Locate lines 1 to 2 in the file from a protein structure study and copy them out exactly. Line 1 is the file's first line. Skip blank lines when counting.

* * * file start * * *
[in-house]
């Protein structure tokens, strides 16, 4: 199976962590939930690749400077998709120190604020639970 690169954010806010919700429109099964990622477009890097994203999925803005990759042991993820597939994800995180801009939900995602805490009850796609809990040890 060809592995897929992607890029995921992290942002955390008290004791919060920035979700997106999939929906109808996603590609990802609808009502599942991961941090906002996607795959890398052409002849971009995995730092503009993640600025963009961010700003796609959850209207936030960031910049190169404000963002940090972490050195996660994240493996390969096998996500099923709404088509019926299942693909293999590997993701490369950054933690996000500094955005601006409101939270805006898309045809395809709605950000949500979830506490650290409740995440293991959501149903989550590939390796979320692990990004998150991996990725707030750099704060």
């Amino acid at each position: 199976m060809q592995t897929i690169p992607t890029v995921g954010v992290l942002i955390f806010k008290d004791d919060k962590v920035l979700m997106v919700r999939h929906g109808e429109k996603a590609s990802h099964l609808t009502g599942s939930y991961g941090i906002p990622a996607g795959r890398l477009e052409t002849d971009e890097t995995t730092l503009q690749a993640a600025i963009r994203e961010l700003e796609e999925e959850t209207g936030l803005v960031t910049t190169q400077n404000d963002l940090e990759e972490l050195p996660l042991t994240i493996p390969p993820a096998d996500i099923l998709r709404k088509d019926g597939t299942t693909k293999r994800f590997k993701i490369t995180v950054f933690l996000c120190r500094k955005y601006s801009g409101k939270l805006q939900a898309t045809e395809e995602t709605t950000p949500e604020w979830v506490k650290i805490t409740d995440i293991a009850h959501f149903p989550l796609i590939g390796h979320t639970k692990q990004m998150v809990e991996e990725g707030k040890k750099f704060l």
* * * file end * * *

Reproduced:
[in-house]
């Protein structure tokens, strides 16, 4: 199976962590939930690749400077998709120190604020639970 690169954010806010919700429109099964990622477009890097994203999925803005990759042991993820597939994800995180801009939900995602805490009850796609809990040890 060809592995897929992607890029995921992290942002955390008290004791919060920035979700997106999939929906109808996603590609990802609808009502599942991961941090906002996607795959890398052409002849971009995995730092503009993640600025963009961010700003796609959850209207936030960031910049190169404000963002940090972490050195996660994240493996390969096998996500099923709404088509019926299942693909293999590997993701490369950054933690996000500094955005601006409101939270805006898309045809395809709605950000949500979830506490650290409740995440293991959501149903989550590939390796979320692990990004998150991996990725707030750099704060």